One of the oldest streets in Manhattan's Chinatown in New York City got a high-fashion makeover as a Chinese artist painted a grand dragon on it.
Located in the heart of Chinatown, Doyers Street was infamously known as the "Bloody Angle" in the early 20th century.
With just one block in length and a sharp bend in the middle, the shape of the 200-foot-long (61 meters) street inspired Chen Dongfan, an artist from Hangzhou city in eastern China, to visualize a dragon winding its way up and resting at the intersection with Pell Street.
"The Song of Dragons and Flowers" is the name Chen gave to the vibrant painting he installed on the 4,851 square feet (about 450 square meters) with removable and environmentally friendly paint.
"This street has a very complicated history. It's where the earliest Chinese immigrants stayed," Chen told Xinhua on Friday afternoon upon the completion of the work.
The artist believes that dragon, both from its visual form and cultural meaning, can best represent the area.
Instead of depicting the form of dragon on the street, he chose to capture the soul and spirit of this mythical animal, as a visual embodiment of the lasting Chinese cultural heritage, he said.
"Chinatown's history is full of hardship, but also full of love. For me, dragon and flower represent love and peace that Chinese people value most," Chen said.
"The painting is abstract. At a moment I am not sure what I have painted, yet people living here told me they saw the head of a dragon, the eyes of a dragon, and also flowers. I did capture how they perceived this neighborhood as home," he added.
Chen's work is in partnership with Art Bridge and part of the NYC Department of Transportation's Doyers Street Seasonal Street Public Art program, as well as the Chinatown Partnership's pedestrian plaza project.
The technicolor painting is part of the organizers' efforts to boost foot traffic to Chinatown, attracting tourists, domestic or foreign, to appreciate the unique culture the Chinatown boasts, Wellington Chen, executive director of the Chinatown Partnership, told Xinhua on Friday.
"We wanna show people our history, our culture and what we are proud of," Chen said. "Over the years, this street is less known to outsiders and there are few cars going through it. We did a similar project last year. This year's will be a greater success."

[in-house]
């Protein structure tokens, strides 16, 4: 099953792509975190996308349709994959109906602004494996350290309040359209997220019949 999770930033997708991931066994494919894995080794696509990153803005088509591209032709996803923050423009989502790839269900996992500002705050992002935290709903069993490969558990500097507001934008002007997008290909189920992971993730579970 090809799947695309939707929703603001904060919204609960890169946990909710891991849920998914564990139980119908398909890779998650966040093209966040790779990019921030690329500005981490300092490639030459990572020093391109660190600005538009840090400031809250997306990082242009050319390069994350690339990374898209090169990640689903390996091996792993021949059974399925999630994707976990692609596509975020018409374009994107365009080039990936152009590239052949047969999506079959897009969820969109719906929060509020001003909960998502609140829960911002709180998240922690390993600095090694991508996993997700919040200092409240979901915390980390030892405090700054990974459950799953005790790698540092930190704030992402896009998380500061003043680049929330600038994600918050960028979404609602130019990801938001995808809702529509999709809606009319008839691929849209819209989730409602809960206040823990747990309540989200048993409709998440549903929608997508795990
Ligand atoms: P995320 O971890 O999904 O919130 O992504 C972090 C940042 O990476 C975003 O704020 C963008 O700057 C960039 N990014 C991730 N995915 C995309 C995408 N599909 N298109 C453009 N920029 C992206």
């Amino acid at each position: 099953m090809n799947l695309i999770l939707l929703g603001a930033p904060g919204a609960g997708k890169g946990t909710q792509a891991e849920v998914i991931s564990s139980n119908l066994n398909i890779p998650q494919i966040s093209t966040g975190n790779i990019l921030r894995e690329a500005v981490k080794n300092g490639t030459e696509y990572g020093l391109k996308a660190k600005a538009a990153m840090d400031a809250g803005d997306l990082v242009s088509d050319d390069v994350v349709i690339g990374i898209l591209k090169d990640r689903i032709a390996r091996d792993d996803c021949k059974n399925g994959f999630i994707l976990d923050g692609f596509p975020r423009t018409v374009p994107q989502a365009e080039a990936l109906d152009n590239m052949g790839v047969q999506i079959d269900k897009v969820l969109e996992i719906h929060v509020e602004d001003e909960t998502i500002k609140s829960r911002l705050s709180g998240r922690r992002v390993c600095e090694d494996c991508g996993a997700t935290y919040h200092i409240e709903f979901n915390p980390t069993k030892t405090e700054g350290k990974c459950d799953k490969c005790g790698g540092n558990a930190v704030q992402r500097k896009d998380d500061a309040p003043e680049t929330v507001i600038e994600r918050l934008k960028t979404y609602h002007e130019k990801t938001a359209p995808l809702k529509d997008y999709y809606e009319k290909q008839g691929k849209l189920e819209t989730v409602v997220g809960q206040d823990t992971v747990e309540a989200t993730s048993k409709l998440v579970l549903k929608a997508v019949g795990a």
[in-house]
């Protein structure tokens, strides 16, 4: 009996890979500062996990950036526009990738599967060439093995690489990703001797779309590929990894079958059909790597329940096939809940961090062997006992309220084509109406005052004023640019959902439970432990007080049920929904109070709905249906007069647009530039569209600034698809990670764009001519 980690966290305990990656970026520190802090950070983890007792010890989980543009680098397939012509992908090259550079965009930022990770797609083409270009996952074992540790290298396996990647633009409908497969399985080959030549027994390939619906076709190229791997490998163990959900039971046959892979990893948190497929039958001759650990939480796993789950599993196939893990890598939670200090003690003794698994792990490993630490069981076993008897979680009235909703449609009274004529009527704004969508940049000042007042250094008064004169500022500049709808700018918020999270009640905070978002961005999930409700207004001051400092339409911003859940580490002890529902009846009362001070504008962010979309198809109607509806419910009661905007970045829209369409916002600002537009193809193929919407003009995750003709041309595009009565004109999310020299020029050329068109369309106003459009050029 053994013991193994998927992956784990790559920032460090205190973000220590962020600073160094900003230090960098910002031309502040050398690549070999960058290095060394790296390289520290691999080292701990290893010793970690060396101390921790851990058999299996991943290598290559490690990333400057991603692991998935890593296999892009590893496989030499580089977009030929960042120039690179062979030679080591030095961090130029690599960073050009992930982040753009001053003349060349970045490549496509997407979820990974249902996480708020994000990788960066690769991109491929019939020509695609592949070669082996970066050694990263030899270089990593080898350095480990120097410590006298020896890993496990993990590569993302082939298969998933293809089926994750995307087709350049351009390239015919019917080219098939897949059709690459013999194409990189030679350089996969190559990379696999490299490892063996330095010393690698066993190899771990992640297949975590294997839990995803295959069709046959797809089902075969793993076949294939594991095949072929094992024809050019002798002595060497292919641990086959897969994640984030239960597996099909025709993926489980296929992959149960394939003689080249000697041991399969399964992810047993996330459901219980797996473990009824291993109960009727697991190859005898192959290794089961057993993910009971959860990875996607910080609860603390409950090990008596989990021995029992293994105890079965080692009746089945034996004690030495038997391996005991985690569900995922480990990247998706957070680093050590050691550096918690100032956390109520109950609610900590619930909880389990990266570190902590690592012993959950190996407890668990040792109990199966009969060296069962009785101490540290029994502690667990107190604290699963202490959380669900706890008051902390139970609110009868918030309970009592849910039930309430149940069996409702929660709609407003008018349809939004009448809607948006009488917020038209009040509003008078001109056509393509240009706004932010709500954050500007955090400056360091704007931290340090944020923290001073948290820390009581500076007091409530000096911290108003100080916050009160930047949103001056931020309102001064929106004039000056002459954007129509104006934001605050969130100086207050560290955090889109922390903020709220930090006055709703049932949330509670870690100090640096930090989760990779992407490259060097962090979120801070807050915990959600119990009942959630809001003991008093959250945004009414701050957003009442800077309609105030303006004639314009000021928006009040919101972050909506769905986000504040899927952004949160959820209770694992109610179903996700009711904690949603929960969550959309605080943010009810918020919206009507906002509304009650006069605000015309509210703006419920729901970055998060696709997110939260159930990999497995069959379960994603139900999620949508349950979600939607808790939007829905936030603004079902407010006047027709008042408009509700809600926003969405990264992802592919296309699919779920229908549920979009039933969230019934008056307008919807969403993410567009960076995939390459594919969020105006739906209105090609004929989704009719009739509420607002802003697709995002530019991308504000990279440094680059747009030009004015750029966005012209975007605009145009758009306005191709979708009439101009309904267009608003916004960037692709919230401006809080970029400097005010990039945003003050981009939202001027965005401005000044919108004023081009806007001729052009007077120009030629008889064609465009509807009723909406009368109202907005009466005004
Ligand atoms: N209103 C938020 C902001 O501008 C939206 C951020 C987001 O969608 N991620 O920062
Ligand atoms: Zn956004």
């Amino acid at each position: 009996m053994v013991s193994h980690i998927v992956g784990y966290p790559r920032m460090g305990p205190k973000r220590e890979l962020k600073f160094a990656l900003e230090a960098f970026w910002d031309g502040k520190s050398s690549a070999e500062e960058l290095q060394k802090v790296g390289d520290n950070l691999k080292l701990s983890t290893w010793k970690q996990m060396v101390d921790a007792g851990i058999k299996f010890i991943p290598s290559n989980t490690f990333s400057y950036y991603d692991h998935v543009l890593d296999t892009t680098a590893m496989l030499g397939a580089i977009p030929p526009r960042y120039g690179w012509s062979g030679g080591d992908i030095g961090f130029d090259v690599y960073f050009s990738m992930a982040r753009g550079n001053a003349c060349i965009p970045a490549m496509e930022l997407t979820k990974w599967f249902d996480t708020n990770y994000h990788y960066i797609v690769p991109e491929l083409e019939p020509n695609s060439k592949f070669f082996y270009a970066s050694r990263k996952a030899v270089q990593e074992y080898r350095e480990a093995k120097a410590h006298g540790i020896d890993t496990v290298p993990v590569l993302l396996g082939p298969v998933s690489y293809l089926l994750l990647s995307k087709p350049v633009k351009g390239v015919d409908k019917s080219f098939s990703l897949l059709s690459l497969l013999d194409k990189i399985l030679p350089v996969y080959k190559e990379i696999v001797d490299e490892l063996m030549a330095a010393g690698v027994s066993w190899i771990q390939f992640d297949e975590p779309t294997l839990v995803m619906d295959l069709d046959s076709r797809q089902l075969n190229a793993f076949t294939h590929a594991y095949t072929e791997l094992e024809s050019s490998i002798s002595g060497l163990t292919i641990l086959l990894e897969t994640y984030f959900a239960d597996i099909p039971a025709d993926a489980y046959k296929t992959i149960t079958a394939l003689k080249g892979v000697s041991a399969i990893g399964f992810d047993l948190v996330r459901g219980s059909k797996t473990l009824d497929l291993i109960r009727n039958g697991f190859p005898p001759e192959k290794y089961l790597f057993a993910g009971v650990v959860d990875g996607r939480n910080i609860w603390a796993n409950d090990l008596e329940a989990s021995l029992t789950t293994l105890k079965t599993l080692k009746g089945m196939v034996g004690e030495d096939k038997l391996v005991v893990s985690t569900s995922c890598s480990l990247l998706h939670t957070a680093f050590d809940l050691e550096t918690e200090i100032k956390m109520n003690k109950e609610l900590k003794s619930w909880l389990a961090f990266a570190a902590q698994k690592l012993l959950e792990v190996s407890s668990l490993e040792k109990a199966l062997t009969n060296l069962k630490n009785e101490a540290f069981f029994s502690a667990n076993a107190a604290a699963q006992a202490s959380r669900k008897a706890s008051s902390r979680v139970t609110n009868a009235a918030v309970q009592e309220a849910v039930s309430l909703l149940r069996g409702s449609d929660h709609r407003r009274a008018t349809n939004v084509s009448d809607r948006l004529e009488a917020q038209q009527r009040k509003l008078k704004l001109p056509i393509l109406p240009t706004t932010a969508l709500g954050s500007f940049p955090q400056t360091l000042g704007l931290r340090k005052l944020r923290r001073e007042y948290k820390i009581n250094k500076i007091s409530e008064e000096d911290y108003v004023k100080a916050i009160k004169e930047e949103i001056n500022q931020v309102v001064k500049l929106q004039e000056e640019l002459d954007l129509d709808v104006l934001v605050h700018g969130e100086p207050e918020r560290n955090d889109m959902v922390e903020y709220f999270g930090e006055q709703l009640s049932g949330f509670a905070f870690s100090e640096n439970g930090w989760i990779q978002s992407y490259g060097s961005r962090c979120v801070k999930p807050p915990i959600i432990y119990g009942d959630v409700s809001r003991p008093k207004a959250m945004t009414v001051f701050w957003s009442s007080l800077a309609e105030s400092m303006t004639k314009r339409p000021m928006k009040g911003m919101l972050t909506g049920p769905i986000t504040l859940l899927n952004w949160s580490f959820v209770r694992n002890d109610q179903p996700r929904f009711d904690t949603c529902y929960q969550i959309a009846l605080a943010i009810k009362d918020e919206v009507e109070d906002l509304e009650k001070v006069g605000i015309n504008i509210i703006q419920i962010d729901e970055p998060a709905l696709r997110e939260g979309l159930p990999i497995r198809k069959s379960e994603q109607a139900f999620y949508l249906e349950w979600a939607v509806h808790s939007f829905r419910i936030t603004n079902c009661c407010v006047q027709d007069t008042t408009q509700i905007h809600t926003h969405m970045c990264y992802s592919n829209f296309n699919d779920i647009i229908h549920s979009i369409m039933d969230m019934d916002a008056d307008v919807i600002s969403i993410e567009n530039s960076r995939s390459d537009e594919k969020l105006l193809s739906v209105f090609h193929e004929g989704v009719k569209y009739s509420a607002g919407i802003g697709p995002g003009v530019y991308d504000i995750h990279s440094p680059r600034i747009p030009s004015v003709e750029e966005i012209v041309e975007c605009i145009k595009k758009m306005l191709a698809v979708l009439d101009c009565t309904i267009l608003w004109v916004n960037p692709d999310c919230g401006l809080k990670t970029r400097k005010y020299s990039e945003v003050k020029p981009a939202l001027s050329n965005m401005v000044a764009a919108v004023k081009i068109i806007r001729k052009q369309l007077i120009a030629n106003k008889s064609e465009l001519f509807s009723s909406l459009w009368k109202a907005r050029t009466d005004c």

Chinatown Partnership was formed in 2006 to bring residents, business owners and community groups together to rebuild Chinatown following 9/11, and to preserve the neighborhood's unique culture while ensuring its vitality in the future through strategic positioning.
If Chinatown legendary woman Mabel Lee were alive, she would be very happy to see what this street has become today, Chen said.
The post office at 6 Doyers Street will be renamed "Mabel Lee Memorial Post Office," as the US House of Representatives approved the legislation authored by Rep. Nydia M. Velazquez (D-NY) in March, he added.
Lee, who died in 1966, was the first Chinese woman to receive a PhD from Columbia University. She is known for organizing classes for Chinatown's residents to build skills in areas like carpentry, radio and typewriting. At just the age of 22, Lee led Chinese and Chinese-American women in a May 1917 pro-suffrage parade in New York City.
In addition to the arrival of "The Song of Dragons and Flowers" to Doyers Street, Chinatown residents have another piece of good news to rejoice: a long-closed route from their neighborhood to lower Manhattan finally reopened - 17 years after 9/11.
Late last month, New York City's Department of Transportation and the New York Police Department reopened Park Row, a winding path that runs from Worth Street down to City Hall, to cyclists and pedestrians.
The half-mile route, which since September 2001 had been used only by emergency and city vehicles, now includes a two-way protected bike lane.
"I am happy to see this artwork done. It will attract more people to come. Our business will for sure be better," said Li Jiwei, a barber on Doyers Street.